“However, if we combine all the effects of all associated genetic variants into one single aggregated risk score, adding up the effects across all variants over the whole genome, which we call a polygenic risk score, this explains much larger effects on blood pressure,” she added.

“So a polygenic risk score essentially gives each of us a score, according to how many risk variants we carry,” Warren continued. “Knowing someone’s genetic risk score would enable a doctor to know if the patient was in the high genetic risk group.”

By using polygenic risk scores, scientists said they found that study participants with the highest genetic risk for hypertension have mean systolic blood pressure levels that are about 17 millimeters of mercury (mmHg) higher than those with the lowest genetic risk.

The highest genetic risk group also has a seven-times likelihood of developing high blood pressure compared to those with the lowest genetic risk.

With more knowledge about how genetics impact a person’s blood pressure, researchers believe this will help improve polygenic risk scores and ultimately help predict those at risk of high blood pressure in the future.

“High blood pressure is known as the ‘silent killer’,” Warren said. “Hypertension is highly common in adults from middle age onward, but many people don’t even know they have high blood pressure, so they aren’t treated with anti-hypertensive drugs.“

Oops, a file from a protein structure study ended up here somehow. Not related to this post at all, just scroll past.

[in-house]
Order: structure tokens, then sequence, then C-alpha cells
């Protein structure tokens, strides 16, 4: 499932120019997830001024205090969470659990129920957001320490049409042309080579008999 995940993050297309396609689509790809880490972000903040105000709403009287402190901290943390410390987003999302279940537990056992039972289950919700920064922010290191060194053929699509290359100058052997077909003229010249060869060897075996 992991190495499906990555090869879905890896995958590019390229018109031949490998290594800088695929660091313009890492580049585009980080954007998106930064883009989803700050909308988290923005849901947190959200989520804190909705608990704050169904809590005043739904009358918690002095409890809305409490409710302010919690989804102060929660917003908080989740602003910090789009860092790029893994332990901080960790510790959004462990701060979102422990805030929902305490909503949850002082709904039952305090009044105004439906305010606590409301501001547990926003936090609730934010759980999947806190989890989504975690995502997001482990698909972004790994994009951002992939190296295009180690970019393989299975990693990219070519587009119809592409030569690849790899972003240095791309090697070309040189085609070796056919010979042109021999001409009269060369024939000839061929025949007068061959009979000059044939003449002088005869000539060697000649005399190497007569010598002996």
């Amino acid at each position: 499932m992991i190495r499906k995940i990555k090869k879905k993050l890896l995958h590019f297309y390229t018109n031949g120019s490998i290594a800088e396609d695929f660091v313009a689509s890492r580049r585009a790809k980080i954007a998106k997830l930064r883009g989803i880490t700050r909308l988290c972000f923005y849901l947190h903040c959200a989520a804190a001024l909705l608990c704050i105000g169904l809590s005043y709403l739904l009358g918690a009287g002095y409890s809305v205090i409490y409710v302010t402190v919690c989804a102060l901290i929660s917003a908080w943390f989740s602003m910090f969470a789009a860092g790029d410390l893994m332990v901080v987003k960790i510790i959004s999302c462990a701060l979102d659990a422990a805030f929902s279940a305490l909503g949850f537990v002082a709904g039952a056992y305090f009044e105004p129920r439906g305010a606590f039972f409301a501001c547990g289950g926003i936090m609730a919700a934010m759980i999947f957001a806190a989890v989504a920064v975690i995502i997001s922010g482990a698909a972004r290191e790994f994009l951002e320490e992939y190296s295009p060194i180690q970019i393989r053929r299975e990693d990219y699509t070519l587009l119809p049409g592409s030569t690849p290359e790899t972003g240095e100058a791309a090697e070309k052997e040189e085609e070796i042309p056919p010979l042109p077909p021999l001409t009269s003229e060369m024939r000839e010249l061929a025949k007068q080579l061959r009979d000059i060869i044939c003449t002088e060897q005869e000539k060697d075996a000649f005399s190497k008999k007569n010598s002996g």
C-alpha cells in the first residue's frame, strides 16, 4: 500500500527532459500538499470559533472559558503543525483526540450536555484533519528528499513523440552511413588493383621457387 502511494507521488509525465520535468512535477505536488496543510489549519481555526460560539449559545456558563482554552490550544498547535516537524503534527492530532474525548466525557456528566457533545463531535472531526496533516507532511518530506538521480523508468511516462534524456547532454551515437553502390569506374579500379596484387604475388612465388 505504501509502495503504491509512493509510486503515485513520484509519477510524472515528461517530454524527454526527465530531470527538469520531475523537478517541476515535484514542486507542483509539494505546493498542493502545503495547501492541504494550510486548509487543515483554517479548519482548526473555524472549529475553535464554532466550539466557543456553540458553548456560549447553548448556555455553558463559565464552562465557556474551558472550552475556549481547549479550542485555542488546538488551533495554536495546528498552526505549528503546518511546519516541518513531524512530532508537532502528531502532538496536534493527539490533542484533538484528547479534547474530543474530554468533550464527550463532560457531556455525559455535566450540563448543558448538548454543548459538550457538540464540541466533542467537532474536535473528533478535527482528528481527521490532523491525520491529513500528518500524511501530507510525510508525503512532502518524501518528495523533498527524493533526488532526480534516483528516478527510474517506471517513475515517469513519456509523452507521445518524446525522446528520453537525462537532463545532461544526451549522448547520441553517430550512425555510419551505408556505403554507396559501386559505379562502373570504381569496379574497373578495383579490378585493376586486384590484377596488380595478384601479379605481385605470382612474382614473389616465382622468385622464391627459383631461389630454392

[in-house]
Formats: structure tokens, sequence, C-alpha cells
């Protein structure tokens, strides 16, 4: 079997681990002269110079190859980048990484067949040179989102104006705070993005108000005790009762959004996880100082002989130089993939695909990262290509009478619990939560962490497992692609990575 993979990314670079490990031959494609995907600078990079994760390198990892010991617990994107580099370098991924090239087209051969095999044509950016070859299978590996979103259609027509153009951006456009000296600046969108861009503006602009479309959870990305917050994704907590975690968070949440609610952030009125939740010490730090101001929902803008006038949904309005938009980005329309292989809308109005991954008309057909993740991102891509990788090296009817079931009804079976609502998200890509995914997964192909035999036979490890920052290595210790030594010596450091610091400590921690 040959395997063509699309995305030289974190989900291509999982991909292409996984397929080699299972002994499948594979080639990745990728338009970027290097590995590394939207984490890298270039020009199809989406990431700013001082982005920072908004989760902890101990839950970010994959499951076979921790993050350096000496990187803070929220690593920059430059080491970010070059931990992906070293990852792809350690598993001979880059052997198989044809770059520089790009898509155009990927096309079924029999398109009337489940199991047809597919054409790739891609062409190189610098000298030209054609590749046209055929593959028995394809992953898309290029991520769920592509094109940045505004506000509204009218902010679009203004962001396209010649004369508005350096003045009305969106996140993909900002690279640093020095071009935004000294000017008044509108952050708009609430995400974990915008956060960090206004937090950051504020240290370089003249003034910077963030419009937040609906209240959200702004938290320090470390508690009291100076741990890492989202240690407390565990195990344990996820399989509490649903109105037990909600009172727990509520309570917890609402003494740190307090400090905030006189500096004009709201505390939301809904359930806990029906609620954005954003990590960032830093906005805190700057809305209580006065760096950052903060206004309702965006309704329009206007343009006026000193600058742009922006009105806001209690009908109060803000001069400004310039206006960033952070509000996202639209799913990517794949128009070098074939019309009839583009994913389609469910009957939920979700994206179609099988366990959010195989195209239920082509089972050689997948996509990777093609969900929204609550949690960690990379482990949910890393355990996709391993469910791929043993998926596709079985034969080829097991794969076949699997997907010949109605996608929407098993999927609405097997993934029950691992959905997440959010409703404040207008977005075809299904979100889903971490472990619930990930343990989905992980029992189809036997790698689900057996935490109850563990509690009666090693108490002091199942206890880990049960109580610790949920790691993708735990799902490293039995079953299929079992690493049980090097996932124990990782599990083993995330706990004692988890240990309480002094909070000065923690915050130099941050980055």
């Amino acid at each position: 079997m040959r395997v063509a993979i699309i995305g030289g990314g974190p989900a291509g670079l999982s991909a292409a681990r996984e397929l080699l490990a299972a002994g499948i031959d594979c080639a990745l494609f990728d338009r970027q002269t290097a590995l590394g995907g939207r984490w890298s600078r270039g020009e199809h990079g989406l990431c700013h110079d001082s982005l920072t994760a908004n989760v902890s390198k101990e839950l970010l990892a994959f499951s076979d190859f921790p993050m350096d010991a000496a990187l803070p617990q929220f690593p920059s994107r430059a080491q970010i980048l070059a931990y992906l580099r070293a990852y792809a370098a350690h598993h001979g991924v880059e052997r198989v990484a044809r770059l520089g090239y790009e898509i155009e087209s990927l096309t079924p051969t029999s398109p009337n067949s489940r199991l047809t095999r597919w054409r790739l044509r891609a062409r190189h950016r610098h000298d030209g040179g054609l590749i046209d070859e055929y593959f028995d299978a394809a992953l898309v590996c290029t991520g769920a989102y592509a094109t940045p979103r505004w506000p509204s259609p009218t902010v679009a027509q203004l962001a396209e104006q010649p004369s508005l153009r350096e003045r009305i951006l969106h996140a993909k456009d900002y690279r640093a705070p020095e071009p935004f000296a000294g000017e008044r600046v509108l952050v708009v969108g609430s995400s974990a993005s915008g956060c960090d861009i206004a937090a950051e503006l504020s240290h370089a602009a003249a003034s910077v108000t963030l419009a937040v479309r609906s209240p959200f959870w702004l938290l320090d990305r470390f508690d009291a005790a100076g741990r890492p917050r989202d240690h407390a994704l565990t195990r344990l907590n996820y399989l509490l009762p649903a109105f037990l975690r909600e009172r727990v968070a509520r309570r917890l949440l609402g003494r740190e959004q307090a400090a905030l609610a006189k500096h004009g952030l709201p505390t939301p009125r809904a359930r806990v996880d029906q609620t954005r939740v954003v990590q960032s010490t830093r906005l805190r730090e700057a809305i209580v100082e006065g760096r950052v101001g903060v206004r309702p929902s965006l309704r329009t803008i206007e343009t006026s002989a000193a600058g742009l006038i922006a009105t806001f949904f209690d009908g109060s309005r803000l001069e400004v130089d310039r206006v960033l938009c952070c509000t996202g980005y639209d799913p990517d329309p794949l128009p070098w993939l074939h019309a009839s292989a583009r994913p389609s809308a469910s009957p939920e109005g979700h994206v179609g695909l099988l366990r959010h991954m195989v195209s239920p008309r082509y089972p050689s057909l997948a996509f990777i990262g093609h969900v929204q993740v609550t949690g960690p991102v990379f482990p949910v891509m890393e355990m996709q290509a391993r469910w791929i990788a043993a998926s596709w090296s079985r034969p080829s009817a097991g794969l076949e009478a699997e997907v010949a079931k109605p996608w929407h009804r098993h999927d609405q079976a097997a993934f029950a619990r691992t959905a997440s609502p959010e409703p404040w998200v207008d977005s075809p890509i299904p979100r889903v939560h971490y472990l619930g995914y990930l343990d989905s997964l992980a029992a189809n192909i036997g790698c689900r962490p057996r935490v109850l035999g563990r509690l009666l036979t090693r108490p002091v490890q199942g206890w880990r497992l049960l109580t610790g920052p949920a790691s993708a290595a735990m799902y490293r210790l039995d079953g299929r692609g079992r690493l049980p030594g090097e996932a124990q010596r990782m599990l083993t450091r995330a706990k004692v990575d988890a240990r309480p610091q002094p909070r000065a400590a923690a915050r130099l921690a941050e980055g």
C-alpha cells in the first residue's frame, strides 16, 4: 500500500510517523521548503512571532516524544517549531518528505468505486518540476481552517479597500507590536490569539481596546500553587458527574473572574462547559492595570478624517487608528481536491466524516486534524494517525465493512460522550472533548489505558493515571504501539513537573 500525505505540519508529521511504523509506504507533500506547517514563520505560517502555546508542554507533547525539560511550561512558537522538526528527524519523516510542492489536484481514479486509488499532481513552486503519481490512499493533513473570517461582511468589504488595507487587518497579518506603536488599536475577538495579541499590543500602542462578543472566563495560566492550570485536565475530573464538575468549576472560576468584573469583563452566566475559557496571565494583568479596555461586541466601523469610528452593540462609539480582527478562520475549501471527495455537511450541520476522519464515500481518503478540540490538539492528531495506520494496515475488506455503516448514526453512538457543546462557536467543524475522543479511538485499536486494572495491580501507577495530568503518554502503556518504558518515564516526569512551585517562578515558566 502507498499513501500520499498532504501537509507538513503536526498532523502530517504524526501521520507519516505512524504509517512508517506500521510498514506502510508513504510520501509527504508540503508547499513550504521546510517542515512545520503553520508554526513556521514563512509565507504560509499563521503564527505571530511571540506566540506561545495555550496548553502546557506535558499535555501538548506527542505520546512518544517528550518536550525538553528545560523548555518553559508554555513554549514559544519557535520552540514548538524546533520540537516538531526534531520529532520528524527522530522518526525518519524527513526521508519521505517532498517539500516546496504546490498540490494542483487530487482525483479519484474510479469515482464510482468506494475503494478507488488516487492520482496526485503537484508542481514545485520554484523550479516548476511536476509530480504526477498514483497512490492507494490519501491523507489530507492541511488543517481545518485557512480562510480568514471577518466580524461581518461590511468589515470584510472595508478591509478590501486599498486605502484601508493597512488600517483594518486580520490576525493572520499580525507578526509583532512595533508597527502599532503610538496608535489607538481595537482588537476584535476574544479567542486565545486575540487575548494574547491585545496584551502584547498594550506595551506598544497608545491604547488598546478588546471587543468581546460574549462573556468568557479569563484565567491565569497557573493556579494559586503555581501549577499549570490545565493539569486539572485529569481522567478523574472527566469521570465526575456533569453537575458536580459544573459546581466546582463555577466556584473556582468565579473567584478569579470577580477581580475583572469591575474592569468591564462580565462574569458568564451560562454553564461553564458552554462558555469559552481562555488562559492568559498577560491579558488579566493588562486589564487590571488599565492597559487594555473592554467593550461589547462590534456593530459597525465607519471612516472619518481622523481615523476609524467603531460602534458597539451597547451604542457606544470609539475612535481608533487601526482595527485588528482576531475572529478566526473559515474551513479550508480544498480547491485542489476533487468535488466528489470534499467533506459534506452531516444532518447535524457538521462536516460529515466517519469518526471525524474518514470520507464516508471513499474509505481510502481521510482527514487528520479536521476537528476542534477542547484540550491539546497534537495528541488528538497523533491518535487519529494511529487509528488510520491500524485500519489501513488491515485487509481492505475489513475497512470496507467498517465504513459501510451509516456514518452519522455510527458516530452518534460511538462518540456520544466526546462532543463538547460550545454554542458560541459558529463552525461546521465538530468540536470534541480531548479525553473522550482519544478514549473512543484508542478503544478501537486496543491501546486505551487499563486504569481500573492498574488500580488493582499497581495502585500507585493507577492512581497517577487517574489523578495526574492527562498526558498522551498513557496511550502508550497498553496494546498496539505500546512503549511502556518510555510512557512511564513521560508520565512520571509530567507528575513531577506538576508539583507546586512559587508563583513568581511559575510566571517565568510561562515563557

“A huge benefit in knowing our genetic risk is that our genes are fixed at birth, so our genetic risk score is the same fixed value throughout our life,” she emphasized.

“Therefore, if we calculated people’s genetic risk scores earlier in life before we are middle-aged when other lifestyle risks tend to increase with age, then doctors would be able to target patients at higher genetic risk and monitor them more closely or recommend earlier lifestyle or therapeutic interventions to help reduce their blood pressure before their higher blood pressure may begin to impact their health and hence reduce their risks of future cardiovascular disease,” she added.

Medical News Today also spoke with Dr. Cheng-Han Chen, an interventional cardiologist and medical director of the Structural Heart Program at MemorialCare Saddleback Medical Center in California.

Chen, who was not involved in this research, commented that in the past few years, these types of genome-wide association studies have proven to be powerful in identifying genetic markers associated with many forms of hypertension.

“Hopefully, this study will help us in clinical medicine to [be] better able to treat our patients at risk for high blood pressure,” he said.

“We would consider these to be first steps in coming up with new diagnostic and treatment modalities for a patient with high blood pressure. This would first help us in identifying patients at risk for developing high blood pressure and severe high blood pressure. And hopefully, over time, can lead to new medications and treatments for these patients.”

– Dr. Cheng-Han Chen

Chen said it would be a “terrific goal” if these study findings helped design future prevention strategies for hypertension.

“We know a lot of the risk factors for people developing high blood pressure, but clearly we do not know all of them as hypertension continues to be a big problem,” he explained. “So this is another technology to help us better identify those patients at risk for developing high blood pressure in the future.”